MOSCOW (Reuters) - The number of Russians who tuned in to watch President Vladimir Putin's annual address on television last week slipped to its lowest level since 2013, nationwide data from market research firm Mediascope showed on Monday.
The findings come as opinion polls register a slide in Putin's popularity ratings following moves last year to raise the retirement age and hike sales tax, amid stagnating real wages.
Putin, whose overall approval rating still remains high at over 60 percent, uses state television to burnish his image and every year outlines government priorities in his state-of-the-nation speech to parliament.
This year he put social welfare and combating poverty at the centre of the address, a contrast from last year when he used the speech to unveil a new generation of nuclear-powered missiles which he touted as invincible.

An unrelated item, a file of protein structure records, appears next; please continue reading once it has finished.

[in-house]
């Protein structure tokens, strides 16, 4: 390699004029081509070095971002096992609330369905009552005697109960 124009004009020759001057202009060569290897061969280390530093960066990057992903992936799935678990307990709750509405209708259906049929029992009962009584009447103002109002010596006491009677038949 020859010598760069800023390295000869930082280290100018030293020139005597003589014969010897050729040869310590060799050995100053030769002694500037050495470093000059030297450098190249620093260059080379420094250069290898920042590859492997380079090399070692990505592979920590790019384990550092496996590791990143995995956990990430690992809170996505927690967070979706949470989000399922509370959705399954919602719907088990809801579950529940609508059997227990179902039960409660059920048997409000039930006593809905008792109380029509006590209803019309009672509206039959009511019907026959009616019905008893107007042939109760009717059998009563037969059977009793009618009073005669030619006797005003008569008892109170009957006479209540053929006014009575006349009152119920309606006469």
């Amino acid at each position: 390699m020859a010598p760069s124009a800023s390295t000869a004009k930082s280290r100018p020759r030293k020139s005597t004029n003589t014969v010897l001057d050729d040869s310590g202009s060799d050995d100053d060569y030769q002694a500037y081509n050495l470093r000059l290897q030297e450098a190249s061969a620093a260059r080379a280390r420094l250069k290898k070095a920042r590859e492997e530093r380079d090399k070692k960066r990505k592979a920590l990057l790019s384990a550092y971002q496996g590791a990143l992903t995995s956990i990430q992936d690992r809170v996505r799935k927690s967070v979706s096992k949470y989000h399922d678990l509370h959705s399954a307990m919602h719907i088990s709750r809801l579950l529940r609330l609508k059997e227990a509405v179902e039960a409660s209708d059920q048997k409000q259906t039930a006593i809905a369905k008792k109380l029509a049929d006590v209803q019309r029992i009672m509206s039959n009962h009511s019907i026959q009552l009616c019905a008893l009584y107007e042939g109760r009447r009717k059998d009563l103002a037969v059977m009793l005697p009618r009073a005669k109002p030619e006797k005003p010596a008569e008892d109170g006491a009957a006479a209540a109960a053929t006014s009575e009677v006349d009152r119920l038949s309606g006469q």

Just 6.3 percent of Russians watched Putin's Feb. 20 speech to parliament, the lowest level since 2013, according to Mediascope findings which tracked viewership in towns and cities with a population of more than 100,000.
Viewership for Putin's speech rose sharply to 8.9 percent in 2014, the year Russia annexed Ukraine's Crimea Peninsula. Viewing figures have gradually fallen since then, to 8 percent in 2015, 6.7 in 2016 and 6.5 percent last year.
The Kremlin linked the dip in viewership to the rising use of the Internet.
(Reporting by Tom Balmforth; Editing by Peter Graff)